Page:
Children and adults can have one or more symptoms if they have meningococcal Infection

  • High fever (temperature over 39oC)
  • Severe headache
  • Stiffness and pain in the neck, shoulders, back and other muscles
  • Skin rash of small bright red spots or purple spots or bruises which do not turn white (blanch) when you press on them
  • Dislike of bright lights (photophobia)
  • Lethargy, drowsiness or confusion
  • Nausea and vomiting.


Symptoms in Babies:

  • A fever (temperature above 38oC)
  • High pitched, moaning cry
  • Be irritable, agitated or just be unsettled
  • Refusing or not waking for feeds
  • Vomiting
  • Difficult to wake or be lethargic and floppy
  • Have pale or blotchy skin
  • Have a rash of small bright red spots or purple spots or bruises which do not turn white (blanch) when you press on them.

In newborns and babies, the typical symptoms may be hard to detect.Symptoms will show up within two to 10 days (but usually about three to four days) after your child has been in contact with meningococcus. Symptoms often begin suddenly.

  •  Anyone showing signs of meningococcal infection needs to see a doctor or be taken to the nearest hospital emergency department immediately.



  •  If your child has symptoms of meningococcus they will be treated in hospital with antibiotics.
  •  Early treatment with antibiotics is the key to saving their life.
  •  Diagnosis is not always easy to make in the beginning. If your child is sent home by the doctor or hospital and becomes worse or doesn’t improve, take them straight back to the nearest hospital emergency department.


Treatment for Contact People

If your child has been in contact with a person who has meningococcus, they may need antibiotic treatment (usually with rifampicin unless contraindicated). Contact people may include:

  • Somebody who lives in the same house and shares meals and living space.
  •  A person who has contact with your child’s mouth or nose secretions. This can happen by using the same eating and drinking utensils, through kissing (friends, boyfriends and girlfriends) or adolescents and adults sharing cigarettes.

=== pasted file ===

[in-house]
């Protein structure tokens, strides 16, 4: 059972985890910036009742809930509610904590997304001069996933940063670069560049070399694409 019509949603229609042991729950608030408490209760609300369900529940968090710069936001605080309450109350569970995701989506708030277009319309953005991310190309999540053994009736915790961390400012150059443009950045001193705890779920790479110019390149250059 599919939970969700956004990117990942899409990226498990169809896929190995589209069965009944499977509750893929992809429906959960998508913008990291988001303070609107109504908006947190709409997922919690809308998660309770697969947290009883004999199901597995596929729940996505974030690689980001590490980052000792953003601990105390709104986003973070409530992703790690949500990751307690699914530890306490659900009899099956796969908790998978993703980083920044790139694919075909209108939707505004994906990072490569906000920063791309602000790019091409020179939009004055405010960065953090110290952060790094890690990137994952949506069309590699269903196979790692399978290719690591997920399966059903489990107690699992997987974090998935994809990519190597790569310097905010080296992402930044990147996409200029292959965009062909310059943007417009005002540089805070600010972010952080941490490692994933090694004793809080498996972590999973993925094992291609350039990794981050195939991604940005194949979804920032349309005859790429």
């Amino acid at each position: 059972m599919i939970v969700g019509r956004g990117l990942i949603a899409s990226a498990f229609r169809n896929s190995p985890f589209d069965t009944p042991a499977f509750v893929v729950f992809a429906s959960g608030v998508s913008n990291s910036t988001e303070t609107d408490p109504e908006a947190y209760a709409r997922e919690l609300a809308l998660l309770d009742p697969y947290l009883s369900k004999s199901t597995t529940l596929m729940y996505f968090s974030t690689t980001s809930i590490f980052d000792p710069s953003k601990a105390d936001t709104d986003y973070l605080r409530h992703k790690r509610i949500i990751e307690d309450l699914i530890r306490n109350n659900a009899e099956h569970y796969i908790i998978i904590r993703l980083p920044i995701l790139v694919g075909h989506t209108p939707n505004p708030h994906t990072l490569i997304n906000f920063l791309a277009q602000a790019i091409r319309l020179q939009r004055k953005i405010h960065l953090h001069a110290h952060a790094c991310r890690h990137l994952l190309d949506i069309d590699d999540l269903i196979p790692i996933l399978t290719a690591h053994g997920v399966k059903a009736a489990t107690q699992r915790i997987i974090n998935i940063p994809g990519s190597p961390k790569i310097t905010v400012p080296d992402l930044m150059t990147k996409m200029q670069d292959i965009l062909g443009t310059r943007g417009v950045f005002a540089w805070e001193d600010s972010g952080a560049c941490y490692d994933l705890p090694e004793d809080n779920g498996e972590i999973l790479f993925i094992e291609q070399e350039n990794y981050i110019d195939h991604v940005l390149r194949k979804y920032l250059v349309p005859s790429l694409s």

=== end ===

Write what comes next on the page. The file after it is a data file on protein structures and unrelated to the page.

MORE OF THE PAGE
•  A person who has done medical treatments such as giving mouth-to-mouth resuscitation on your child.
  •  Children mouthing and sharing toys, such as in group day care centres, family day care, playgroup or kindergarten.

Doctors treating people with suspected meningococcal disease need to inform the department of public health so that they can trace contacts and provide treatment for contacts. Meningococcal disease is a Notifiable disease.


Prevention of Meningococcal Disease

Currently the Fiji immunization schedule does not have the meningococcal vaccine. Most children who were born overseas – in developed countries would have had the meningococcal vaccine. There is a vaccine available in the private pharmacies which covers for meningococcal C and another which covers for Meningococcal A, C, W, Y.  As per the Health authorities, most of the infections in the recent outbreak have been with the meningococcal C strain of bacteria. If you are concerned and would like to get your child vaccinated, please discuss this with your doctor. However, note that this vaccine is not free. Hopefully in the future, this vaccine will become part of the childhood immunization schedule in Fiji, hence saving the lives of many.Children of parents who smoke are at a much higher risk of meningococcal disease. It is a great time to quit smoking- ask your doctor for help if you need nicotine replacement therapy.

Wise words by Bill Gates who said:  “Treatment without prevention is simply unsustainable.”

Till we meet next week, stay safe, educate yourself, as knowledge is power and visit your doctor if you are concerned.